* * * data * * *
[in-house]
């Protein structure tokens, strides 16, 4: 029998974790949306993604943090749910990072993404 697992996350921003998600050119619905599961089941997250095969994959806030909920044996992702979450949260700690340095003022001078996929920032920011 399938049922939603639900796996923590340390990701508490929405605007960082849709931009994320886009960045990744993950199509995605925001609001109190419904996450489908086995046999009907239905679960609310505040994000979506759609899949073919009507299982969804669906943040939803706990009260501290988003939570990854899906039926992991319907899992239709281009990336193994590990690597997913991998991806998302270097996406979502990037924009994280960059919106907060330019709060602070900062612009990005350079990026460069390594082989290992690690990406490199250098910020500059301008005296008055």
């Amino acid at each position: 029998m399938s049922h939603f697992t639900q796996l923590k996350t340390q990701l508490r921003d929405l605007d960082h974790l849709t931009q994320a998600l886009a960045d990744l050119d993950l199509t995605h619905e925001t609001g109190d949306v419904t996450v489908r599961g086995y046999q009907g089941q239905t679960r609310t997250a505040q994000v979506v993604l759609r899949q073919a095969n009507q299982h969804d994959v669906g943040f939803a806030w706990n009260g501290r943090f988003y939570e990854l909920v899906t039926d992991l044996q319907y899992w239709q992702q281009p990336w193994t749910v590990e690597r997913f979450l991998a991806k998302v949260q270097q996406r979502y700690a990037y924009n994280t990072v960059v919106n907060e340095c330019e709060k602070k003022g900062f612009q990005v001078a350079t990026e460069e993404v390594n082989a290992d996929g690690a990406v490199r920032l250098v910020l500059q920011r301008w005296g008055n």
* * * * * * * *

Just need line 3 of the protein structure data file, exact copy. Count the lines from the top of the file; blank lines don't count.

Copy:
């Amino acid at each position: 029998m399938s049922h939603f697992t639900q796996l923590k996350t340390q990701l508490r921003d929405l605007d960082h974790l849709t931009q994320a998600l886009a960045d990744l050119d993950l199509t995605h619905e925001t609001g109190d949306v419904t996450v489908r599961g086995y046999q009907g089941q239905t679960r609310t997250a505040q994000v979506v993604l759609r899949q073919a095969n009507q299982h969804d994959v669906g943040f939803a806030w706990n009260g501290r943090f988003y939570e990854l909920v899906t039926d992991l044996q319907y899992w239709q992702q281009p990336w193994t749910v590990e690597r997913f979450l991998a991806k998302v949260q270097q996406r979502y700690a990037y924009n994280t990072v960059v919106n907060e340095c330019e709060k602070k003022g900062f612009q990005v001078a350079t990026e460069e993404v390594n082989a290992d996929g690690a990406v490199r920032l250098v910020l500059q920011r301008w005296g008055n």